Asbestos is a component of some building materials, and is known to be a hazardous carcinogen. Home owners, landlords, and contractors must perform testing or site surveys prior to disturbing or demolishing any building materials that may contain asbestos. Although, most people are not aware of the potential for asbestos content in popcorn ceiling, vinyl tiles, and pipe insulation; any building material that is not made of wood, metal, or glass may contain asbestos. An inspector will help you to determine the appropriate sampling plan and protocol to ensure that you protect yourself from health impacts and liabilities, without wasting money on unnecessary materials.
Why was asbestos used?
Asbestos fibers have special characteristics. Heat or chemicals do not affect them and they do not conduct electricity. Asbestos is also very strong. Pound for pound, asbestos is stronger than steel. Asbestos fibers are also very flexible, allowing them to be woven into cloth-like materials. This versatility is why industry has mined and widely used asbestos to make many different products.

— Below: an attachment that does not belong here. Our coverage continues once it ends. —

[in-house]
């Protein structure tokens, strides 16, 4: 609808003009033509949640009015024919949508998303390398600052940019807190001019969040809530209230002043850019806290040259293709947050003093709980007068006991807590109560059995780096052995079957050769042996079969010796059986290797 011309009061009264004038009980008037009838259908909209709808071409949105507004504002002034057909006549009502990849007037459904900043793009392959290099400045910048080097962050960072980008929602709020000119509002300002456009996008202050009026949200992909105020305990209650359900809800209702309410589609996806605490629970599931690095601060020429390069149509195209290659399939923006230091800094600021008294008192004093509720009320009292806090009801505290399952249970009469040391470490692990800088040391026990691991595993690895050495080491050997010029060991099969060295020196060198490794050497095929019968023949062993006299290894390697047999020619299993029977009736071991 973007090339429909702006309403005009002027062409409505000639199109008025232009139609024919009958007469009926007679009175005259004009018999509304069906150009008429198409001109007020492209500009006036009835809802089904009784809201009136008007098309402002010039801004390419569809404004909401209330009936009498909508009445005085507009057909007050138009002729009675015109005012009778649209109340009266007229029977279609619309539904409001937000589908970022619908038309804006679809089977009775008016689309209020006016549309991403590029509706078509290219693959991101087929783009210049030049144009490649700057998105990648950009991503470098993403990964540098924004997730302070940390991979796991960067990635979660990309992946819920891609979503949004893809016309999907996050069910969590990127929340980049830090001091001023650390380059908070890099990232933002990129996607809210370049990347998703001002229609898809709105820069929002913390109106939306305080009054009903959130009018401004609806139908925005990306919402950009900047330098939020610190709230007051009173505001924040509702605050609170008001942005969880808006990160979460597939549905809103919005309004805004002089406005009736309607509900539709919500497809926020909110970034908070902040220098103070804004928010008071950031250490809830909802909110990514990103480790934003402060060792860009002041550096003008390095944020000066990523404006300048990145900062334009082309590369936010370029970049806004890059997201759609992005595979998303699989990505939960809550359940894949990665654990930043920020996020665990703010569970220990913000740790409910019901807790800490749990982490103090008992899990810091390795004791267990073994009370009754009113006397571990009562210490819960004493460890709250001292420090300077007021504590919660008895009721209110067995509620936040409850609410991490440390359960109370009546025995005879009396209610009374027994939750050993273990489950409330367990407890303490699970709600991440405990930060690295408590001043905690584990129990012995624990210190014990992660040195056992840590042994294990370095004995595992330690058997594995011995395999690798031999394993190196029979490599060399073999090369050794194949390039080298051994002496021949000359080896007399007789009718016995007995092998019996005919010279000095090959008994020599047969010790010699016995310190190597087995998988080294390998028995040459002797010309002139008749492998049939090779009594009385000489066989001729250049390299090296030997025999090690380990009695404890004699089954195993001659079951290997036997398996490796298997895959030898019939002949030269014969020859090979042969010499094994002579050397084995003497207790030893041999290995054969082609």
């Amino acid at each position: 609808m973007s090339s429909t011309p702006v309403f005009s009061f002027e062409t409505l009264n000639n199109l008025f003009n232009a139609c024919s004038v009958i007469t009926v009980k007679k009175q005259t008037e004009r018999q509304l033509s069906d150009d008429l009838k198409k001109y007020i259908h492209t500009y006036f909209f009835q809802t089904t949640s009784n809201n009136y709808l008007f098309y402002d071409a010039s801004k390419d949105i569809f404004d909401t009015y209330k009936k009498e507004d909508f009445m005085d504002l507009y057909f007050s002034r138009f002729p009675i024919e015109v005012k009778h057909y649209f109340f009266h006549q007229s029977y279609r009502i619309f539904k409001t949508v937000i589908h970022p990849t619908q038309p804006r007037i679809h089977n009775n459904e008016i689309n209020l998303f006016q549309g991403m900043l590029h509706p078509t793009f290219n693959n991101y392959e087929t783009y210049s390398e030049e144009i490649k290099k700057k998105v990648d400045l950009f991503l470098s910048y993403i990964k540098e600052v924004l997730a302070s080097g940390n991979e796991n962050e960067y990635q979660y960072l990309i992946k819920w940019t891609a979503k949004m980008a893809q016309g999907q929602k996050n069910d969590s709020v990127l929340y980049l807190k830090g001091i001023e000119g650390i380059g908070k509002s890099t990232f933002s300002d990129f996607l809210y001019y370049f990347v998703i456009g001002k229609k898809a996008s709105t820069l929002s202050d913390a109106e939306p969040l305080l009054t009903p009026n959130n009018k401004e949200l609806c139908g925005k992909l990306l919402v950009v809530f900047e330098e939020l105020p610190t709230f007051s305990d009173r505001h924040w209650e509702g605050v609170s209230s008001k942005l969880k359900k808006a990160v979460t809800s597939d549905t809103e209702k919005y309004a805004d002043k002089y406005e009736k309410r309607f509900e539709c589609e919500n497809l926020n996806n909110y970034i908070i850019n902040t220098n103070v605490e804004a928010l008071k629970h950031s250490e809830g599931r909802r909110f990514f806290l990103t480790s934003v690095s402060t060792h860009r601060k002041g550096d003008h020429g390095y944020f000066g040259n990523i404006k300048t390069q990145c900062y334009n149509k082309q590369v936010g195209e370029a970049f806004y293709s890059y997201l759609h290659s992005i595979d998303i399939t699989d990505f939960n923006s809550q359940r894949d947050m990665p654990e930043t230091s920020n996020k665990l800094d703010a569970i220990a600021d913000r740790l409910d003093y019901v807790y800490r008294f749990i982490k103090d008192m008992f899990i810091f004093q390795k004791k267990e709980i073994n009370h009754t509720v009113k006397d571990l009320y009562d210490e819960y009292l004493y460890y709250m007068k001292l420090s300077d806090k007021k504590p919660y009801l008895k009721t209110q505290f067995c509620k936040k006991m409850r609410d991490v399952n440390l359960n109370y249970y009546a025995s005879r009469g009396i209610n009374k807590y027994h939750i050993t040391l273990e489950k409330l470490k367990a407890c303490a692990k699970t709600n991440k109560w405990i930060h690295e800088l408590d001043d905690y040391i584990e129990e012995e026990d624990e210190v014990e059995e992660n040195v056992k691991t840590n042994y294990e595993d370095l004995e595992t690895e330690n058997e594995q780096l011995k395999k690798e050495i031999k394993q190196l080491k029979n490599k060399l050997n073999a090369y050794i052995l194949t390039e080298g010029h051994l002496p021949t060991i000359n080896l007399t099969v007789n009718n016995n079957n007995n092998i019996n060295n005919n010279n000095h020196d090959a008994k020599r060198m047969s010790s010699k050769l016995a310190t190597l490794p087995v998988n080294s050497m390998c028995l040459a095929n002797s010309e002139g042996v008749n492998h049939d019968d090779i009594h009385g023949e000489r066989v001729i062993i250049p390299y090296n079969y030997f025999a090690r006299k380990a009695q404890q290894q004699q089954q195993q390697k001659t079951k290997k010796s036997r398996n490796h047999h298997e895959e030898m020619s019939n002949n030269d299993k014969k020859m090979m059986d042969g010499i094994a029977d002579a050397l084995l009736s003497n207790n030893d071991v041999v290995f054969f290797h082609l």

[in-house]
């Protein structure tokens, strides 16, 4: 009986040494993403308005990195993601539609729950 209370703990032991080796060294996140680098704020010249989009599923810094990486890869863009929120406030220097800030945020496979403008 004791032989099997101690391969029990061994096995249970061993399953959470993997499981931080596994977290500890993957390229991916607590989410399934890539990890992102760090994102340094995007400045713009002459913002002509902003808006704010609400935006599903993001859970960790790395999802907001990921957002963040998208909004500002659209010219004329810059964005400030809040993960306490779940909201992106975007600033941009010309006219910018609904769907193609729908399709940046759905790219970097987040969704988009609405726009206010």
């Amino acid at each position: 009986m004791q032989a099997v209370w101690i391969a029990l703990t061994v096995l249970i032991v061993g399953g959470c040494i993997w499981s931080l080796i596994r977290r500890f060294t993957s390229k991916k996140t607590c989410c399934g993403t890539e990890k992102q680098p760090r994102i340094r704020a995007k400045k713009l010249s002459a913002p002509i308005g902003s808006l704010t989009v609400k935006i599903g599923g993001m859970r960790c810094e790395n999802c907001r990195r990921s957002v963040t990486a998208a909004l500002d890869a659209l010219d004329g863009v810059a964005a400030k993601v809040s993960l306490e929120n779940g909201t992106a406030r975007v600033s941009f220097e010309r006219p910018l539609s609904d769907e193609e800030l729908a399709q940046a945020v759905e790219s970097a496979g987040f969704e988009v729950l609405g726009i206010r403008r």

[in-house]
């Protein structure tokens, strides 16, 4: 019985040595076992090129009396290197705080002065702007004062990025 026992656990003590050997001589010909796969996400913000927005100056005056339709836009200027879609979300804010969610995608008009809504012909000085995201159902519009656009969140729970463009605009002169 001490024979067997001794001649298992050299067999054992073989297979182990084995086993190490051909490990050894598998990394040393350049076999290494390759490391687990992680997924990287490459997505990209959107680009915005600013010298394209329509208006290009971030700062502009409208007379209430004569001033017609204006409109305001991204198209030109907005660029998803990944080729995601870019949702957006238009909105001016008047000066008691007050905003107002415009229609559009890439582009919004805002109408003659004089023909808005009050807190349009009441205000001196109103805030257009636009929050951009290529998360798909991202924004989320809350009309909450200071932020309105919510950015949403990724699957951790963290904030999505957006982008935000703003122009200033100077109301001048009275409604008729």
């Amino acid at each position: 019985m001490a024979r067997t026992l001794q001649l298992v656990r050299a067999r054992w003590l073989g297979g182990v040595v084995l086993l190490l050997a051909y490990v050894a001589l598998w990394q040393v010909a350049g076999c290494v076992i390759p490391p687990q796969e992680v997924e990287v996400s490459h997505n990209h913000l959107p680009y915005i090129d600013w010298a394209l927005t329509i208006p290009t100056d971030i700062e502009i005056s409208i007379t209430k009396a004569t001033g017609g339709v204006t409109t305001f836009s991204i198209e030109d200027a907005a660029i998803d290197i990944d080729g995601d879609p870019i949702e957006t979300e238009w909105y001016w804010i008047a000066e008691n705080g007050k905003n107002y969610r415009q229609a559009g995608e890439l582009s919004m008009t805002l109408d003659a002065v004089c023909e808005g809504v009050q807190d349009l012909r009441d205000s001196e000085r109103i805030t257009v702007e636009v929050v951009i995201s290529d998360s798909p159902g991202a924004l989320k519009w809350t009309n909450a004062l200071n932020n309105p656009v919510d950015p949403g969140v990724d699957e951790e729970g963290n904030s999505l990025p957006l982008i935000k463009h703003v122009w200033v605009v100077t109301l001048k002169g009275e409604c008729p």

Why should I be concerned about asbestos?
In general, the more asbestos a person is exposed to, the greater the risk of developing an asbestos-related disease. Exposure to asbestos occurs through inhalation of airborne microscopic fibers. Airborne asbestos can be present during renovation and demolition of buildings and building products. Residential and nonresidential buildings can contain asbestos materials. Untrained individuals performing asbestos-related work can expose themselves, other individuals in the building, or their own families by having their clothing or skin contaminated with asbestos fibers.
If you suspect asbestos in your building or home, you can contact us for a thorough investigation and recommendations for lab based testing for asbestos.